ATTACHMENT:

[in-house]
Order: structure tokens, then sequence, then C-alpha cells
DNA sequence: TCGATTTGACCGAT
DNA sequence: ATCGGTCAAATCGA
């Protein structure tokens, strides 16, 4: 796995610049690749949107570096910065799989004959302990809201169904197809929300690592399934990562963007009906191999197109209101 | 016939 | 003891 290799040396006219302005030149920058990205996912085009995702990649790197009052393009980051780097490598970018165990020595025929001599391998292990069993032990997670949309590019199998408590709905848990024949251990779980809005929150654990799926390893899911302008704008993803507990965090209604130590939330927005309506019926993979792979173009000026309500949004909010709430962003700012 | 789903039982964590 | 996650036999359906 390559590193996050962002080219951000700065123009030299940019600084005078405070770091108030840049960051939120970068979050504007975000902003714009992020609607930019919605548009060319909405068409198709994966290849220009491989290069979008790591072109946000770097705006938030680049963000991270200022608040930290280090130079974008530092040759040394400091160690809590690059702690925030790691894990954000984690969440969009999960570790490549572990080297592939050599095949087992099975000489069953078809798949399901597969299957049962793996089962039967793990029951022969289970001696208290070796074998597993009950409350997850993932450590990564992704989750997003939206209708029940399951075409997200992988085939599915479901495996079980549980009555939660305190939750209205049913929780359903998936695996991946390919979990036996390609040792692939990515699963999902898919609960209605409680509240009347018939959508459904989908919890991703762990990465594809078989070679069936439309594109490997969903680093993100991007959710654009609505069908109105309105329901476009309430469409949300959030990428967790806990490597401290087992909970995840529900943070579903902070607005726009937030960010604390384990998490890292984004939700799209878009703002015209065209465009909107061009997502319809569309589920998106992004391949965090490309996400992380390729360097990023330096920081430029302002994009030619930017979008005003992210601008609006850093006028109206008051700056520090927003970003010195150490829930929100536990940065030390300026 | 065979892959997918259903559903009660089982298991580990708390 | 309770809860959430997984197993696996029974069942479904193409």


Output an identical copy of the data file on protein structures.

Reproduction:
[in-house]
Order: structure tokens, then sequence, then C-alpha cells
DNA sequence: TCGATTTGACCGAT
DNA sequence: ATCGGTCAAATCGA
């Protein structure tokens, strides 16, 4: 796995610049690749949107570096910065799989004959302990809201169904197809929300690592399934990562963007009906191999197109209101 | 016939 | 003891 290799040396006219302005030149920058990205996912085009995702990649790197009052393009980051780097490598970018165990020595025929001599391998292990069993032990997670949309590019199998408590709905848990024949251990779980809005929150654990799926390893899911302008704008993803507990965090209604130590939330927005309506019926993979792979173009000026309500949004909010709430962003700012 | 789903039982964590 | 996650036999359906 390559590193996050962002080219951000700065123009030299940019600084005078405070770091108030840049960051939120970068979050504007975000902003714009992020609607930019919605548009060319909405068409198709994966290849220009491989290069979008790591072109946000770097705006938030680049963000991270200022608040930290280090130079974008530092040759040394400091160690809590690059702690925030790691894990954000984690969440969009999960570790490549572990080297592939050599095949087992099975000489069953078809798949399901597969299957049962793996089962039967793990029951022969289970001696208290070796074998597993009950409350997850993932450590990564992704989750997003939206209708029940399951075409997200992988085939599915479901495996079980549980009555939660305190939750209205049913929780359903998936695996991946390919979990036996390609040792692939990515699963999902898919609960209605409680509240009347018939959508459904989908919890991703762990990465594809078989070679069936439309594109490997969903680093993100991007959710654009609505069908109105309105329901476009309430469409949300959030990428967790806990490597401290087992909970995840529900943070579903902070607005726009937030960010604390384990998490890292984004939700799209878009703002015209065209465009909107061009997502319809569309589920998106992004391949965090490309996400992380390729360097990023330096920081430029302002994009030619930017979008005003992210601008609006850093006028109206008051700056520090927003970003010195150490829930929100536990940065030390300026 | 065979892959997918259903559903009660089982298991580990708390 | 309770809860959430997984197993696996029974069942479904193409």